1.1 Explain the term “Safeguarding”
The department of health guidance on the care act 2014, defines safeguarding as;
Working with anyone within a health care setting who have care and support needs, and who may be in vulnerable circumstances, to keep them safe from abuse or neglect.
1.2 Explain own role and responsibilities in safeguarding individuals.
Promote well-being and to prevent abuse and neglect from happening, also to ensure the safety of service users.
(Next section also includes 2.1 Identify signs and/ or symptoms associated with each of the following types of abuse)
1.3 Define the following terms:
1.3 a Physical abuse:
Physical abuse is an intentional act that is meant to cause harm or trauma to another individual. (on purpose and behaviour has caused injury.)
2.1a Signs and symptoms
A sign of physical abuse could be bruises or marks on the skin, caused by injury. Someone, who is usually chatty or affectionate, not talking or flinching when you go near them, e.g. for a hug or handshake.
1.3 b Domestic abuse:
Domestic abuse, or domestic violence, is an incident, or a pattern of incidents of controlling, threatening, and violent behaviour. Usually towards another person in an intimate or family relationship.
2.1 b Signs and symptoms
A sign of domestic abuse, again same a physical, could be bruising due to a physical injury. The breakdown of a relationship and/ or tension between two people. Another sign that is easy to spot is body language, and verbal response. These .can be a good indicator towards mental state. Short answers and tone of voice, arms folded and closed of body language.
1.3 c Sexual abuse:
Sexual abuse is undesired sexual behaviour, or actions, committed by one person directed at another
2.1 c Signs and symptoms
signs of sexual abuse, bruises, marks, or scars, again physical abuse can be a sign of any sort of abuse or neglect. In bad cases their may also be symptoms of an STI (sexually transmitted infection)
1.3 d Emotional/Psychological abuse:
Emotional abuse is any action towards someone that may diminish,or cause therm to feel a loss of, their dignity, identity, and self- worth.
2.1 d Signs and symptoms:
lack of motivation. Drop in confidence, low self esteem. Someone acting out of character, for example if you know them to be quite an out going person, and they become shy or reserved. Obvious signs may be things like depression, anxiety and/ or not wanting to go out. Feeling confused and/ or not wanting to make decisions for yourself.
1.3 e Financial/ Material abuse:
Financial abuse is classed as ” the illegal or unauthorized use of a persons property.” this includes money, and other valuables, e.g. pension book, or cheque book.
2.1 e Signs and symptoms:
money going missing, from accounts or wallet/purse. “oh my son has my card” feeling like you cant spend your own money or have your own bank account. Having to explain what you are spending and why. Being pressured into making financial decisions.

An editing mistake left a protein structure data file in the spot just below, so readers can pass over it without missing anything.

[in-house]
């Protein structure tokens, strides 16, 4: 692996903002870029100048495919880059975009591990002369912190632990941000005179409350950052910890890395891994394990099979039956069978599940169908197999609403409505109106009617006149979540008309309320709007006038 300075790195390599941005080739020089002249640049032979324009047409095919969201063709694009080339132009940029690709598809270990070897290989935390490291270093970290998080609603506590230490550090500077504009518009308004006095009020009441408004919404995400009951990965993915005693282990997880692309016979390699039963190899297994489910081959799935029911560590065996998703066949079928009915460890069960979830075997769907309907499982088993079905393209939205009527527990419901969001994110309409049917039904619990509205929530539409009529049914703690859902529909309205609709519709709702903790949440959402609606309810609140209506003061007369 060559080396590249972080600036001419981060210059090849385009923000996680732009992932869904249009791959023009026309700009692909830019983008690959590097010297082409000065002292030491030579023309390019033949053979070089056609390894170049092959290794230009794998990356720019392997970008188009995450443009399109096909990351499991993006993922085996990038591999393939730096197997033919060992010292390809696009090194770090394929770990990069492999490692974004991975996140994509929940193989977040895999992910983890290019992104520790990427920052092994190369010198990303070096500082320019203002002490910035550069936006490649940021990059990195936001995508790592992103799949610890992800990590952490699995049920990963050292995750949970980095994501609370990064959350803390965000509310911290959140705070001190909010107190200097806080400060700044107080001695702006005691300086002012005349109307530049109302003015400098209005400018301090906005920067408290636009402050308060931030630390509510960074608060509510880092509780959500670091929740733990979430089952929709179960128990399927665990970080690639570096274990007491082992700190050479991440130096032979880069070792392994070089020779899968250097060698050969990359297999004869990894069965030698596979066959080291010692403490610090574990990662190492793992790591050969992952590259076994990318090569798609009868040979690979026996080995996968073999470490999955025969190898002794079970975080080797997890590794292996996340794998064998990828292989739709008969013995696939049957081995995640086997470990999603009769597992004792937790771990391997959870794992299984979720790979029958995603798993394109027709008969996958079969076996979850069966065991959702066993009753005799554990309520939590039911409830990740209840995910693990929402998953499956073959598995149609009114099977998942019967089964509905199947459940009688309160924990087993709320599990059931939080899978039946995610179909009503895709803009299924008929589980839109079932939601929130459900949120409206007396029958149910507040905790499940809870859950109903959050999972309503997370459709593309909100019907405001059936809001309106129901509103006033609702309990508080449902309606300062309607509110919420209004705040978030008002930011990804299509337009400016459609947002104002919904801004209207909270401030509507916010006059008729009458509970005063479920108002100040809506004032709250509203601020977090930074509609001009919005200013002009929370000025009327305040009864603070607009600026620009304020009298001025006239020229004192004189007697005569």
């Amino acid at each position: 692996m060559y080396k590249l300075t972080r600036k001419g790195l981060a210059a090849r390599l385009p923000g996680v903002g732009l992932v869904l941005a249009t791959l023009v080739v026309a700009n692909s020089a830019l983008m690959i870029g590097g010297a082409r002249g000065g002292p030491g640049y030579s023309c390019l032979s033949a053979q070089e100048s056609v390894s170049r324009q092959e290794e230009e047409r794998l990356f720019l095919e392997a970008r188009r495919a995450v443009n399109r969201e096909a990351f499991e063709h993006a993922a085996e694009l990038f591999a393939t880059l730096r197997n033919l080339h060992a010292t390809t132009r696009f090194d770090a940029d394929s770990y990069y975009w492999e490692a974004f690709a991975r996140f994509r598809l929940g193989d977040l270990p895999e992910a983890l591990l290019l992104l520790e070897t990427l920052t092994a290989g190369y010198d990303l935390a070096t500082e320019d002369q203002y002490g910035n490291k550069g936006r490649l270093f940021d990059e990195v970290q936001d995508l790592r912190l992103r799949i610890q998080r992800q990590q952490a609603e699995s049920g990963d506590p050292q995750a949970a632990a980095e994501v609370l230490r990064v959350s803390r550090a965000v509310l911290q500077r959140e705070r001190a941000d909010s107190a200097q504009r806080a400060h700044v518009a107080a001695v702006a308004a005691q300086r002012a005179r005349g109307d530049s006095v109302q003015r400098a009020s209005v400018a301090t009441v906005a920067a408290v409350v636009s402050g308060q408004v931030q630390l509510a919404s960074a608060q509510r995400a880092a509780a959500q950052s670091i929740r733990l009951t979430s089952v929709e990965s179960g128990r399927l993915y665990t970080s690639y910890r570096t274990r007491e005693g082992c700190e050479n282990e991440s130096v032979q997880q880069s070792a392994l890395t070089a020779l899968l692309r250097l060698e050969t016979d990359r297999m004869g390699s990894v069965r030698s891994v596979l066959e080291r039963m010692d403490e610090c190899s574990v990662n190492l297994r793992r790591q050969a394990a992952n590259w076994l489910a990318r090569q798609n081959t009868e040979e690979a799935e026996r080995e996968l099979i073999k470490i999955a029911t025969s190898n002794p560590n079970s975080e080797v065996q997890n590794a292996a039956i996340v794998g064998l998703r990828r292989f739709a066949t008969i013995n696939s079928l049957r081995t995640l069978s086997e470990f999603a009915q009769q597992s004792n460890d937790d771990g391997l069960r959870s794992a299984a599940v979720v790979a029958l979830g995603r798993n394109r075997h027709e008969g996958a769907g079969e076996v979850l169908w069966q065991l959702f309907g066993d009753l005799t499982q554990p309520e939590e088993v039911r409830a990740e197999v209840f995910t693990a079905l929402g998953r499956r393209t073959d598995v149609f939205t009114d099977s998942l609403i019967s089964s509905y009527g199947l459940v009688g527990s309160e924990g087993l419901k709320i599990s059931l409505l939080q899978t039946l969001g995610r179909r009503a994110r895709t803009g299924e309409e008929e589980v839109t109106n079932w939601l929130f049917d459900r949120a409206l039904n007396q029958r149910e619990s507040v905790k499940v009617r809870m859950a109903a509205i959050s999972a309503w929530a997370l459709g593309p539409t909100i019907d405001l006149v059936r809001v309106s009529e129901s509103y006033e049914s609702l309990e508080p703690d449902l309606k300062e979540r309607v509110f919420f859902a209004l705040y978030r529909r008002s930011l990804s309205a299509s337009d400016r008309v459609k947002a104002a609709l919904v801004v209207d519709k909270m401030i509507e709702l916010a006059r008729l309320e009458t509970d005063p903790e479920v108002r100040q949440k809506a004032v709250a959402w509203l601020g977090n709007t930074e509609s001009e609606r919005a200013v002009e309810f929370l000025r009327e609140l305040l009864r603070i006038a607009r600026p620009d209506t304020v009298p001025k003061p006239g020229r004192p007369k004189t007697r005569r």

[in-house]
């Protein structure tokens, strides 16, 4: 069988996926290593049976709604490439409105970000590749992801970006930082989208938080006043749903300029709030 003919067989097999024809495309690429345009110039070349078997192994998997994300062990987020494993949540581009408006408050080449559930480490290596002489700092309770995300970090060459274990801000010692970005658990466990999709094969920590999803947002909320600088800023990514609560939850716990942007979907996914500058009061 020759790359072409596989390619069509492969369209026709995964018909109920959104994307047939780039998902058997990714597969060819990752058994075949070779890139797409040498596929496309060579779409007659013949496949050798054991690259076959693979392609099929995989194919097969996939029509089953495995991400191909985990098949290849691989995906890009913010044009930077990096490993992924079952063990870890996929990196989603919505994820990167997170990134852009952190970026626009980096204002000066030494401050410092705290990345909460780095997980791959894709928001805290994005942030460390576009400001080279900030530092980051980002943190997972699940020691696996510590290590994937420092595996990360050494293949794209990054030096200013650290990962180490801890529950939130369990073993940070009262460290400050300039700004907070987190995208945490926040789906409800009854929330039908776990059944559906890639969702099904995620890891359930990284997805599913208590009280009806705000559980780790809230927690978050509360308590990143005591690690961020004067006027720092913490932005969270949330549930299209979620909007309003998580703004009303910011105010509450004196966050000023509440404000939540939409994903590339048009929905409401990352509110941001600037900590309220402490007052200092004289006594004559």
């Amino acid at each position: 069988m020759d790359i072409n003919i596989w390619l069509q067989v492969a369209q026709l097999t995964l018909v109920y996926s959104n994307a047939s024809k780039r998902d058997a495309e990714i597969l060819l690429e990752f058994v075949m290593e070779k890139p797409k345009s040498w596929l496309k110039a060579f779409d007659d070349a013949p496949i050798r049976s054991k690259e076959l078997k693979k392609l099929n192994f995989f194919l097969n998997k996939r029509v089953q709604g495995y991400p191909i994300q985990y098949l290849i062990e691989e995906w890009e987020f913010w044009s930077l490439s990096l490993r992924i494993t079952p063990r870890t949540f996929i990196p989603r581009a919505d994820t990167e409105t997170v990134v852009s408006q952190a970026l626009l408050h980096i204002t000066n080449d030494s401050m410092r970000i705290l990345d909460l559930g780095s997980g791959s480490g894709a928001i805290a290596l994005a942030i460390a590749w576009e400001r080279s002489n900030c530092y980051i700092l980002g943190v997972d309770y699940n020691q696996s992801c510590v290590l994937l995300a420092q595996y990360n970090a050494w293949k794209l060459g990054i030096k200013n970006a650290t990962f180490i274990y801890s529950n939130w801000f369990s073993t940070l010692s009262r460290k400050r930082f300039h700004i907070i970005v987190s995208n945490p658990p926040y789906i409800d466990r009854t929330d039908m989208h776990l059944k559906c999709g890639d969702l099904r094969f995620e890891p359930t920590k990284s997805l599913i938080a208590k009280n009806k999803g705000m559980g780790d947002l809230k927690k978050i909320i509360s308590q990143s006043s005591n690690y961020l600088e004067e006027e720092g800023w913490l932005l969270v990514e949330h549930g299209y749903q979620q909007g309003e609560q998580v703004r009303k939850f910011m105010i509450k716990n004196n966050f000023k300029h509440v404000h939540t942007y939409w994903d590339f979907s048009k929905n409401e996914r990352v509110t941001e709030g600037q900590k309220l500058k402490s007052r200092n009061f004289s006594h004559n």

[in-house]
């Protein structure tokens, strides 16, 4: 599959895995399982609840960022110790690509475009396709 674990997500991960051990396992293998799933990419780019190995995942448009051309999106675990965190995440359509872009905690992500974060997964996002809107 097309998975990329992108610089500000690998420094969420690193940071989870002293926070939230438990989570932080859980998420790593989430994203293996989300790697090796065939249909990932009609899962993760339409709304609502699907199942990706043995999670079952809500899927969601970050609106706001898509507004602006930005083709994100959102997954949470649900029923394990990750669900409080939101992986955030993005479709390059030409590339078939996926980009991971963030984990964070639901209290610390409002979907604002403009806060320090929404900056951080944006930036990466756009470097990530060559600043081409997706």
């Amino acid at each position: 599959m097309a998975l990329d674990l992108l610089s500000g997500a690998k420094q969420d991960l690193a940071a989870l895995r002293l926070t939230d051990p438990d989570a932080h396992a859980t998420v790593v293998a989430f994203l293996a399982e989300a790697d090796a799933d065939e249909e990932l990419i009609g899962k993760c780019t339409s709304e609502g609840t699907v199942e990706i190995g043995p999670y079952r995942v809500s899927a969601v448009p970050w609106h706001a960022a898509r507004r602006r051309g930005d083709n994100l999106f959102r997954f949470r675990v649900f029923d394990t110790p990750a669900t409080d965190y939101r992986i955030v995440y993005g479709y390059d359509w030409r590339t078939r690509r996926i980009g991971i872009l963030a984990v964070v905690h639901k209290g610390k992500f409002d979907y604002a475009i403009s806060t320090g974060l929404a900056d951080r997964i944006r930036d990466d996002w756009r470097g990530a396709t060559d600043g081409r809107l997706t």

1.3 f Modern slavery:
Modern slavery is an umbrella term used to cover many types of offence like, forced/bonded labour, forced marriage, and human trafficking.
2.1 f signs and symptoms:
Not having any proof of earnings. Being deprived of basic needs no food or drink. Not being able to have a wash. Being under the impression they are bonded to a situation, debt wise or financially.
Not having the resources to contact friends and family on their own terms.
1.3 g Discriminatory abuse:
Discriminatory abuse is is treating someone unfairly or differently because people think they are different from them. For example this could be to do with ethnicity, gender, or sexuality.
2.1 g Signs and symptoms:
Avoiding someone because of the way they look, ethnicity. Not talkig to someone because of the way they act. Someone being withdrawn because they feel uncomfortable because of the way they are being treated.
1.3 h Institutional/ Organisational abuse:
Institutional abuse is classed as “the mistreatment of people brought about by poor or inadequate care or support.” For example, if management went against someone’s wishes/ requests in order to make the business run smoother.
2.1 h Signs and symptoms:
set bedtimes and meal times/ strict timetables. Insufficient staff/ high turnover resulting in poor quality of care. Failure in responding to complaints. Failure to offer choice and/or promote independence. Poor documentation/missing documents, for example, a missing care plan. Discussing personal information within a public setting.
1.3 iSelf – neglect:
Self neglect is when an individual refuses/neglects to attend to themselves, whether this be basic needs, such as daily care and personal hygiene, or skipping/missing meals. “Self neglect is a general term used to describe a vulnerable adult living in a way that puts his or her health, safety, and well-being at risk”
2.1i Signs and symptoms:
poor hygiene, low self- esteem. Improperly dressed. Fluctuation in weight, e.g. weight loss. Hoarding, lack of food, clothing, and facilities. Altered emotional state, feeling
down or anxious. Lack of motivation, may include things like not wanting to get out of bed.
1.3 j Neglect by others:
Neglect is the ongoing failure to meet someone else’s basic needs. Again, like self neglect, this could include things like; refusing to attend to someone’s basic needs, “lack of mental, social or physical contact or stimulation” failure to provide decent clothing, for example all clothes have holes in them or are dirty. Neglect can also include ignorance towards someone’s emotional/psychological state and well-being.
2.1 j signs and symptoms:
Malnourishment, altered emotional state, again this may include mood swings and things like feeling anxious. Providing care in a way the person receiving isn’t comfortable with/ dislikes. Giving incorrect medication/ failure to give prescribed medication. Refusal of visitors, family and friends. Ignoring or isolating someone.
1.4 Describe harm:
Harm is any sort of injury,usually physical, that is deliberately inflicted towards another person as well as to yourself.
1.5 Describe restrictive practices:
(201.3) Know how to respond to suspected or alleged abuse.
3.1. Explain the actions to take if there are any suspicions that an individual is being abused:
If you have suspicions that an individual is being abused, you should report it as soon as you notice. This should be reported to a senior member of staff on duty, lead nurse or manager. It should also be documented and you should write down things such as:
Who was involved?
If you witnessed it, what was it that happened to make you think that abuse is going on?
Where did it all take place?
When did it happen?
Why/how did it happen?
3.2. Explain the actions to take if an individual alleges they are being abused: